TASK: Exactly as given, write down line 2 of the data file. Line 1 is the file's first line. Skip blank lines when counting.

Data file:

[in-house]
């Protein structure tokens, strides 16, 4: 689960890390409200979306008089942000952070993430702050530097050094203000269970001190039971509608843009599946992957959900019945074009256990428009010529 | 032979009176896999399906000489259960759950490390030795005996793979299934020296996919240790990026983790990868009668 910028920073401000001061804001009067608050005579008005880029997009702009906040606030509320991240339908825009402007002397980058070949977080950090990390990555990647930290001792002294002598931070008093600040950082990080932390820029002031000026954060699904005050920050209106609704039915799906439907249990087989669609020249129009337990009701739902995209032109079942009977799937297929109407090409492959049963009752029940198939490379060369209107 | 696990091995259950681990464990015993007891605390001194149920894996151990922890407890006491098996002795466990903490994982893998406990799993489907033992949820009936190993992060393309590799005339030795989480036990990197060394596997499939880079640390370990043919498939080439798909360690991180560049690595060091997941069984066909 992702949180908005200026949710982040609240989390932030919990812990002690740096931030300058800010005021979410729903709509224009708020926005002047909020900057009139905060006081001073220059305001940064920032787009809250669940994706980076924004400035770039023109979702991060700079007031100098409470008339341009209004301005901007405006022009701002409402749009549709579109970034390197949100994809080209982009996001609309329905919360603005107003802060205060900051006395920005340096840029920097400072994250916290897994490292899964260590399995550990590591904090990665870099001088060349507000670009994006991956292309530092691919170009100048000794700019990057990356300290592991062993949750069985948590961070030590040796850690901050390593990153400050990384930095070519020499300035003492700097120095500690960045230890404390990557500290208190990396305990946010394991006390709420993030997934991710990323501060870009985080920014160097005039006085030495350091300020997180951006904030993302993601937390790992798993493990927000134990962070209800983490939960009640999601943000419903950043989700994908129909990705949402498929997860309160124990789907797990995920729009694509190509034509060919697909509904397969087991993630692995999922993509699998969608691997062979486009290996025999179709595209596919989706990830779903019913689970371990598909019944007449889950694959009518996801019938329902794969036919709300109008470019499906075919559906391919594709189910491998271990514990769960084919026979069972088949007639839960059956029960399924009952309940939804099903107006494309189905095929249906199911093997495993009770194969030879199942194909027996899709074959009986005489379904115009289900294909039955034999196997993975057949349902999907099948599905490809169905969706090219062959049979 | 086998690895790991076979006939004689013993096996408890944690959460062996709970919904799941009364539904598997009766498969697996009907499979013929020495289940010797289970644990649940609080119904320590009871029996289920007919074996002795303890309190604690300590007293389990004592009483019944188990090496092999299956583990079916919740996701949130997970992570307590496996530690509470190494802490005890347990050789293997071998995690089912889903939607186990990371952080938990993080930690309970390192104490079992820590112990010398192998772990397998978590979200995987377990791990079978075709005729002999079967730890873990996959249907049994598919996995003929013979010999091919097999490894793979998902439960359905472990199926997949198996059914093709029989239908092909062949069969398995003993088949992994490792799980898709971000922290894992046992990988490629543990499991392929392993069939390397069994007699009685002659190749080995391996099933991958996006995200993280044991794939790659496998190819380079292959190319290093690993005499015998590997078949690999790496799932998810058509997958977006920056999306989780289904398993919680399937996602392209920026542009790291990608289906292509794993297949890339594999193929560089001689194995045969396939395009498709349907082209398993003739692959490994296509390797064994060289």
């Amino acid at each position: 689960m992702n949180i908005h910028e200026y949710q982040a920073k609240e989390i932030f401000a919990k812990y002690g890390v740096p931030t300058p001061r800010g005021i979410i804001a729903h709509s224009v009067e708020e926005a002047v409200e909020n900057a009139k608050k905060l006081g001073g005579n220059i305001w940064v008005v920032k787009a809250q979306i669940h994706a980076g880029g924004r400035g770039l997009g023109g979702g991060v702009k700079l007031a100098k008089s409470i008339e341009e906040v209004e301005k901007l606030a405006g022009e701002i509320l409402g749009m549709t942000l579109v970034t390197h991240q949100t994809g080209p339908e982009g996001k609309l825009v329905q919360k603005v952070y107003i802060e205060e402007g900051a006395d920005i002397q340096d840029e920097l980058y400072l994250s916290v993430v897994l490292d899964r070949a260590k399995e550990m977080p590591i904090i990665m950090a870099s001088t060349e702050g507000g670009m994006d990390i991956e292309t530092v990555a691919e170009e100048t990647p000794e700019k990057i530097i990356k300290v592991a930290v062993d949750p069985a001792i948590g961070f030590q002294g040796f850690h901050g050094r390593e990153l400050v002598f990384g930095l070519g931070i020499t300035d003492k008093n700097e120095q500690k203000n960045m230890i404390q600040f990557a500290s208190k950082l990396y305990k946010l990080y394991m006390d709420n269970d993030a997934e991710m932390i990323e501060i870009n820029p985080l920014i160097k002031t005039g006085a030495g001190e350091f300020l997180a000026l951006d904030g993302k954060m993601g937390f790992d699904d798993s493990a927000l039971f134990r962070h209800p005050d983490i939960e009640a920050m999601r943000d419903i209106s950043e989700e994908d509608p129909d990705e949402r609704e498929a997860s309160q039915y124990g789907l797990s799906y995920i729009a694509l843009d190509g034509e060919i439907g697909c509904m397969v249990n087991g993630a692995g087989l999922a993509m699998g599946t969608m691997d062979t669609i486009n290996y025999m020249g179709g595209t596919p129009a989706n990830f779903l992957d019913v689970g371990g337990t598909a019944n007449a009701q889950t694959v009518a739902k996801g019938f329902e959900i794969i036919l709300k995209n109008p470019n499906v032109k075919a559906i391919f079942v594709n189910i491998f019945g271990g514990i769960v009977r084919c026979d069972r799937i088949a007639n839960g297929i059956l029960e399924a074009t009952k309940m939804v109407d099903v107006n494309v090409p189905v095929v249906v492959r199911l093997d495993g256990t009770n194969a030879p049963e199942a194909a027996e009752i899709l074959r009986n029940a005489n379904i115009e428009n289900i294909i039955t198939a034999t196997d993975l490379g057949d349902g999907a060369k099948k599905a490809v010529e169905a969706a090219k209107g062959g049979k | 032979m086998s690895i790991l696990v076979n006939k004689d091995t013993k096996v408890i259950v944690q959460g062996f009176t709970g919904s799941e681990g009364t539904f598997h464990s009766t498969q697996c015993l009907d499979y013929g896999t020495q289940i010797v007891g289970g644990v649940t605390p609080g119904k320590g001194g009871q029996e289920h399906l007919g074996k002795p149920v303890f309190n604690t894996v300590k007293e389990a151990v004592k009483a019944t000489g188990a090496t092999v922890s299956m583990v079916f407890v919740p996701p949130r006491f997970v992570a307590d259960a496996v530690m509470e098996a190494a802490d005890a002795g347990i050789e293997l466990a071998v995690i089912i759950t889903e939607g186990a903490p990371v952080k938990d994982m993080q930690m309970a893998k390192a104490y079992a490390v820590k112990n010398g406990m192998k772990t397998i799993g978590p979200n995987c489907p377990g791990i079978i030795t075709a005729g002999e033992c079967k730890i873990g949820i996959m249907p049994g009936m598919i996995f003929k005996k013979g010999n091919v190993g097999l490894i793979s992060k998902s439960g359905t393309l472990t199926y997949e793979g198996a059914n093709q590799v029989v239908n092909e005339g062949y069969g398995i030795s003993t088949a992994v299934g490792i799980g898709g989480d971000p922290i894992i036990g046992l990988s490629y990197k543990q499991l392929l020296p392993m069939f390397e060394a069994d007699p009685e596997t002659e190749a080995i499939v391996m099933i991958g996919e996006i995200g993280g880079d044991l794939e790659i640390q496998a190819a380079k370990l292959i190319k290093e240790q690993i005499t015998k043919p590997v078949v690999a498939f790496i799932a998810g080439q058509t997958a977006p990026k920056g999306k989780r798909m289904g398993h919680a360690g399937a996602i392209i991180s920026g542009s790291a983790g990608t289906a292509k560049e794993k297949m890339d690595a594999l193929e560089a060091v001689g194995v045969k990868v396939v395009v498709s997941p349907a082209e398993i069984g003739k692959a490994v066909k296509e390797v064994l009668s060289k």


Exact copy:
């Protein structure tokens, strides 16, 4: 689960890390409200979306008089942000952070993430702050530097050094203000269970001190039971509608843009599946992957959900019945074009256990428009010529 | 032979009176896999399906000489259960759950490390030795005996793979299934020296996919240790990026983790990868009668 910028920073401000001061804001009067608050005579008005880029997009702009906040606030509320991240339908825009402007002397980058070949977080950090990390990555990647930290001792002294002598931070008093600040950082990080932390820029002031000026954060699904005050920050209106609704039915799906439907249990087989669609020249129009337990009701739902995209032109079942009977799937297929109407090409492959049963009752029940198939490379060369209107 | 696990091995259950681990464990015993007891605390001194149920894996151990922890407890006491098996002795466990903490994982893998406990799993489907033992949820009936190993992060393309590799005339030795989480036990990197060394596997499939880079640390370990043919498939080439798909360690991180560049690595060091997941069984066909 992702949180908005200026949710982040609240989390932030919990812990002690740096931030300058800010005021979410729903709509224009708020926005002047909020900057009139905060006081001073220059305001940064920032787009809250669940994706980076924004400035770039023109979702991060700079007031100098409470008339341009209004301005901007405006022009701002409402749009549709579109970034390197949100994809080209982009996001609309329905919360603005107003802060205060900051006395920005340096840029920097400072994250916290897994490292899964260590399995550990590591904090990665870099001088060349507000670009994006991956292309530092691919170009100048000794700019990057990356300290592991062993949750069985948590961070030590040796850690901050390593990153400050990384930095070519020499300035003492700097120095500690960045230890404390990557500290208190990396305990946010394991006390709420993030997934991710990323501060870009985080920014160097005039006085030495350091300020997180951006904030993302993601937390790992798993493990927000134990962070209800983490939960009640999601943000419903950043989700994908129909990705949402498929997860309160124990789907797990995920729009694509190509034509060919697909509904397969087991993630692995999922993509699998969608691997062979486009290996025999179709595209596919989706990830779903019913689970371990598909019944007449889950694959009518996801019938329902794969036919709300109008470019499906075919559906391919594709189910491998271990514990769960084919026979069972088949007639839960059956029960399924009952309940939804099903107006494309189905095929249906199911093997495993009770194969030879199942194909027996899709074959009986005489379904115009289900294909039955034999196997993975057949349902999907099948599905490809169905969706090219062959049979 | 086998690895790991076979006939004689013993096996408890944690959460062996709970919904799941009364539904598997009766498969697996009907499979013929020495289940010797289970644990649940609080119904320590009871029996289920007919074996002795303890309190604690300590007293389990004592009483019944188990090496092999299956583990079916919740996701949130997970992570307590496996530690509470190494802490005890347990050789293997071998995690089912889903939607186990990371952080938990993080930690309970390192104490079992820590112990010398192998772990397998978590979200995987377990791990079978075709005729002999079967730890873990996959249907049994598919996995003929013979010999091919097999490894793979998902439960359905472990199926997949198996059914093709029989239908092909062949069969398995003993088949992994490792799980898709971000922290894992046992990988490629543990499991392929392993069939390397069994007699009685002659190749080995391996099933991958996006995200993280044991794939790659496998190819380079292959190319290093690993005499015998590997078949690999790496799932998810058509997958977006920056999306989780289904398993919680399937996602392209920026542009790291990608289906292509794993297949890339594999193929560089001689194995045969396939395009498709349907082209398993003739692959490994296509390797064994060289």